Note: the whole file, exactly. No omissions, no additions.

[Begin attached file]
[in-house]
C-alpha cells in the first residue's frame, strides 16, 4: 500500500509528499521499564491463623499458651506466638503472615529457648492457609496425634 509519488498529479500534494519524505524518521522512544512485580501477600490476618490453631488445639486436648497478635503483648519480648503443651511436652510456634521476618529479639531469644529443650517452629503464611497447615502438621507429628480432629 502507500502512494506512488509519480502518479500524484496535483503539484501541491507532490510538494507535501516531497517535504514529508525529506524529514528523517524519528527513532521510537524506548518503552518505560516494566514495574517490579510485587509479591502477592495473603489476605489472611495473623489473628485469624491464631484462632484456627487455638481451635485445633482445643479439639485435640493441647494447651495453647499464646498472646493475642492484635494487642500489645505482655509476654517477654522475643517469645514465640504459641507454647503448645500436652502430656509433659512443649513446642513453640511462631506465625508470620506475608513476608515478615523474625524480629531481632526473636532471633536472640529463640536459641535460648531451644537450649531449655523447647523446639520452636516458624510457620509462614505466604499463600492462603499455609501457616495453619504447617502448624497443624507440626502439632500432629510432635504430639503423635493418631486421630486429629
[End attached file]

[in-house]
C-alpha cells in the first residue's frame, strides 16, 4: 500500500509528499521499564491463623499458651506466638503472615529457648492457609496425634 509519488498529479500534494519524505524518521522512544512485580501477600490476618490453631488445639486436648497478635503483648519480648503443651511436652510456634521476618529479639531469644529443650517452629503464611497447615502438621507429628480432629 502507500502512494506512488509519480502518479500524484496535483503539484501541491507532490510538494507535501516531497517535504514529508525529506524529514528523517524519528527513532521510537524506548518503552518505560516494566514495574517490579510485587509479591502477592495473603489476605489472611495473623489473628485469624491464631484462632484456627487455638481451635485445633482445643479439639485435640493441647494447651495453647499464646498472646493475642492484635494487642500489645505482655509476654517477654522475643517469645514465640504459641507454647503448645500436652502430656509433659512443649513446642513453640511462631506465625508470620506475608513476608515478615523474625524480629531481632526473636532471633536472640529463640536459641535460648531451644537450649531449655523447647523446639520452636516458624510457620509462614505466604499463600492462603499455609501457616495453619504447617502448624497443624507440626502439632500432629510432635504430639503423635493418631486421630486429629